Research paper proofreading methods used by professional writers

It was Mark Twain who stated that God first made idiots for practice, and then followed it with the creation of proofreaders. In spite of this crass comment, Twain himself was no fool to the difficulty of proofreading. This is especially true of research papers. Being able to properly proofread requires time and effort, but these tips should help you improve your writing without the use of professionals and ensure your research paper is properly proofread.

1. Rest.

Let the text sit for a few days before you dive in with proofreading. This cannot be stressed enough. After a day days of composing your paper, you will be in a place to return and see it for what it truly is.

2. Look for a single problem at a time

Don’t look for all of the problems at once. Concentrate on one problem at a time, and each time you read through the paper, focus on a new problem. For example: start with sentence structure. The second time you read over the paper, look for word choice. The third time, search for spelling. The fourth time, look for punctuation. If you are looking for one thing at a time, you are more likely to find it.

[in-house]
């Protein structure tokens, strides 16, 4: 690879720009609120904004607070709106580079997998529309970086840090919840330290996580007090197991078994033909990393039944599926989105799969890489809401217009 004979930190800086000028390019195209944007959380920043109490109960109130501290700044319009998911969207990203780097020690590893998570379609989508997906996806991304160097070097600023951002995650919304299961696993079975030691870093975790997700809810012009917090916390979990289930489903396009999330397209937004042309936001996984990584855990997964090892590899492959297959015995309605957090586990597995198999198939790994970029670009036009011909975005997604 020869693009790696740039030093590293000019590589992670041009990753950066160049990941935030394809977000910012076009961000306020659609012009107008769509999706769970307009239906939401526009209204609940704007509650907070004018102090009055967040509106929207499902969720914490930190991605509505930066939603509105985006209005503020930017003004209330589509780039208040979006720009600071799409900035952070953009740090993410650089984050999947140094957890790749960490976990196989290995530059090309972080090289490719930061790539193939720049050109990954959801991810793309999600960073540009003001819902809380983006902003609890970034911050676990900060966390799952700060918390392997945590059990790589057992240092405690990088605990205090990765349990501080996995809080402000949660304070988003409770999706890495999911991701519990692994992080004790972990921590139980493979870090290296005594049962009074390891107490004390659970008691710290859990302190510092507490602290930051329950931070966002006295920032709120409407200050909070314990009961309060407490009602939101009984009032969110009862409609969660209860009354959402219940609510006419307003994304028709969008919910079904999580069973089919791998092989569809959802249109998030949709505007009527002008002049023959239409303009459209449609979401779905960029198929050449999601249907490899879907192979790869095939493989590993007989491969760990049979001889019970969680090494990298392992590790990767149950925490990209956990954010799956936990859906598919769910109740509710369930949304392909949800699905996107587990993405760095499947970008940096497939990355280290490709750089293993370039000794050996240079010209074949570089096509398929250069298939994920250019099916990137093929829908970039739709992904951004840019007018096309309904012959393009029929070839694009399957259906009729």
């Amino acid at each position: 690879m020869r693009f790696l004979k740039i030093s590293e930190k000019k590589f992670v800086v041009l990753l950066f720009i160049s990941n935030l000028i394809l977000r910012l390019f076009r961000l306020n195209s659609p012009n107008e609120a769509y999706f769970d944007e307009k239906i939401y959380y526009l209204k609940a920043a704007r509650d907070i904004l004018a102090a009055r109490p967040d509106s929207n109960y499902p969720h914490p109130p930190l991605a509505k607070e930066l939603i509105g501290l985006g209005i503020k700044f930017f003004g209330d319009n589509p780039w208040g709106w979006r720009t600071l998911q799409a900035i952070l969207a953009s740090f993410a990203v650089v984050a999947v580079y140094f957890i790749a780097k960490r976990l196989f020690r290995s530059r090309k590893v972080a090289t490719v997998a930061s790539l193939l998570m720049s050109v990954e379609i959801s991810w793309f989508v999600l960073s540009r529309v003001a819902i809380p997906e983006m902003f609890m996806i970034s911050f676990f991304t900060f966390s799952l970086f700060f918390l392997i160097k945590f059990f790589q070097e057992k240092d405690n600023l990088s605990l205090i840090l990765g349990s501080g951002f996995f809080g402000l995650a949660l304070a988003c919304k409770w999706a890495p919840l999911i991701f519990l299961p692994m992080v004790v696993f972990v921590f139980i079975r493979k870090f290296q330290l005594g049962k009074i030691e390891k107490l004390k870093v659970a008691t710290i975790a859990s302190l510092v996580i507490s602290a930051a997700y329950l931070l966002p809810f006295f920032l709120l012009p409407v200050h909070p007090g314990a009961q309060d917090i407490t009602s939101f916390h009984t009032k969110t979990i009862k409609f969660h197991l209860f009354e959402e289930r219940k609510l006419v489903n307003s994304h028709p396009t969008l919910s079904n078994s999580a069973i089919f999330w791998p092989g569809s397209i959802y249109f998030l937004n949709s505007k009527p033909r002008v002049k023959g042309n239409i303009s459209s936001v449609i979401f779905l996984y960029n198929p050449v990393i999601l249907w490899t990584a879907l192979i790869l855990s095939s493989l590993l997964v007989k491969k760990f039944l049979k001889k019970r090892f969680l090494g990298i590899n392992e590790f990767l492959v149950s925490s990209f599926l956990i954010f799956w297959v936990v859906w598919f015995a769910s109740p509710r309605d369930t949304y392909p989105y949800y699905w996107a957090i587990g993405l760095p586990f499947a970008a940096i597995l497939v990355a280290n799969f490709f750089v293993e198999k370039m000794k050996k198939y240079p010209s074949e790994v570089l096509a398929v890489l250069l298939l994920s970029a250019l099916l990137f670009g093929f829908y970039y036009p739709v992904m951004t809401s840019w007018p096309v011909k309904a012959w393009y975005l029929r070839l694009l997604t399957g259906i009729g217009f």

3. Fact Check

A research paper includes quite a bit of data. It is imperative that during your proofreading process you double check all figures and facts, as well as any names. Don’t just look for correct formatting and spelling, look for accurate information.

4. Print it

Review a tangible copy, one that you hold in your hand. Search through it line by line. Reading a hard copy may expose errors that you failed to see on a computer screen.

5. Read it out loud

You will hear problems that you may not have seen when you read your text out loud. It may be best to have a friend read it out loud either to themselves or to you, or in some cases, to read with an accent so that your mind hears it differently. Don’t let your words become muffled under your breath as you read; take the time to slowly read the text out loud as if you were presenting it. This can help expose a missing word that your brain knew was supposed to be there, but never really saw in print. It can also expose things such as faulty verb endings.

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